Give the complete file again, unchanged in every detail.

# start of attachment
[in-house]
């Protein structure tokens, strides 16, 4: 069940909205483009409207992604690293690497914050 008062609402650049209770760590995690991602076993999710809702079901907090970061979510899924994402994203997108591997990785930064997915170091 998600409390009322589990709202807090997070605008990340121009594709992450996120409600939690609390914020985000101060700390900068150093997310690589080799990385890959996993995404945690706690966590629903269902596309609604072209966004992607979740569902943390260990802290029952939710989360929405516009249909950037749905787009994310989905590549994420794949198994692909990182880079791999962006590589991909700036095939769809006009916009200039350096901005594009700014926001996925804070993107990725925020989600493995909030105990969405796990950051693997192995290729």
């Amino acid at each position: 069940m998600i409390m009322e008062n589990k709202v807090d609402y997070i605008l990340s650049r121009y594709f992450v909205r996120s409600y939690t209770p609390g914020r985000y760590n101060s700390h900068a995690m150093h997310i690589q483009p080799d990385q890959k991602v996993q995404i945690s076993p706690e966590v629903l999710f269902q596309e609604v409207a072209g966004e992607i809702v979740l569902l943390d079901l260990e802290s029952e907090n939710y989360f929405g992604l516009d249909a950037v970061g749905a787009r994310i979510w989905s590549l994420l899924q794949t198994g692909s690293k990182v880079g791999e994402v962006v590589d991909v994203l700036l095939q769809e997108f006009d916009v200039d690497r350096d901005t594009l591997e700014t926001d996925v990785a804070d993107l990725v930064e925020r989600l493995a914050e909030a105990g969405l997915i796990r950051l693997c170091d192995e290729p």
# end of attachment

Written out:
[in-house]
């Protein structure tokens, strides 16, 4: 069940909205483009409207992604690293690497914050 008062609402650049209770760590995690991602076993999710809702079901907090970061979510899924994402994203997108591997990785930064997915170091 998600409390009322589990709202807090997070605008990340121009594709992450996120409600939690609390914020985000101060700390900068150093997310690589080799990385890959996993995404945690706690966590629903269902596309609604072209966004992607979740569902943390260990802290029952939710989360929405516009249909950037749905787009994310989905590549994420794949198994692909990182880079791999962006590589991909700036095939769809006009916009200039350096901005594009700014926001996925804070993107990725925020989600493995909030105990969405796990950051693997192995290729």
């Amino acid at each position: 069940m998600i409390m009322e008062n589990k709202v807090d609402y997070i605008l990340s650049r121009y594709f992450v909205r996120s409600y939690t209770p609390g914020r985000y760590n101060s700390h900068a995690m150093h997310i690589q483009p080799d990385q890959k991602v996993q995404i945690s076993p706690e966590v629903l999710f269902q596309e609604v409207a072209g966004e992607i809702v979740l569902l943390d079901l260990e802290s029952e907090n939710y989360f929405g992604l516009d249909a950037v970061g749905a787009r994310i979510w989905s590549l994420l899924q794949t198994g692909s690293k990182v880079g791999e994402v962006v590589d991909v994203l700036l095939q769809e997108f006009d916009v200039d690497r350096d901005t594009l591997e700014t926001d996925v990785a804070d993107l990725v930064e925020r989600l493995a914050e909030a105990g969405l997915i796990r950051l693997c170091d192995e290729p």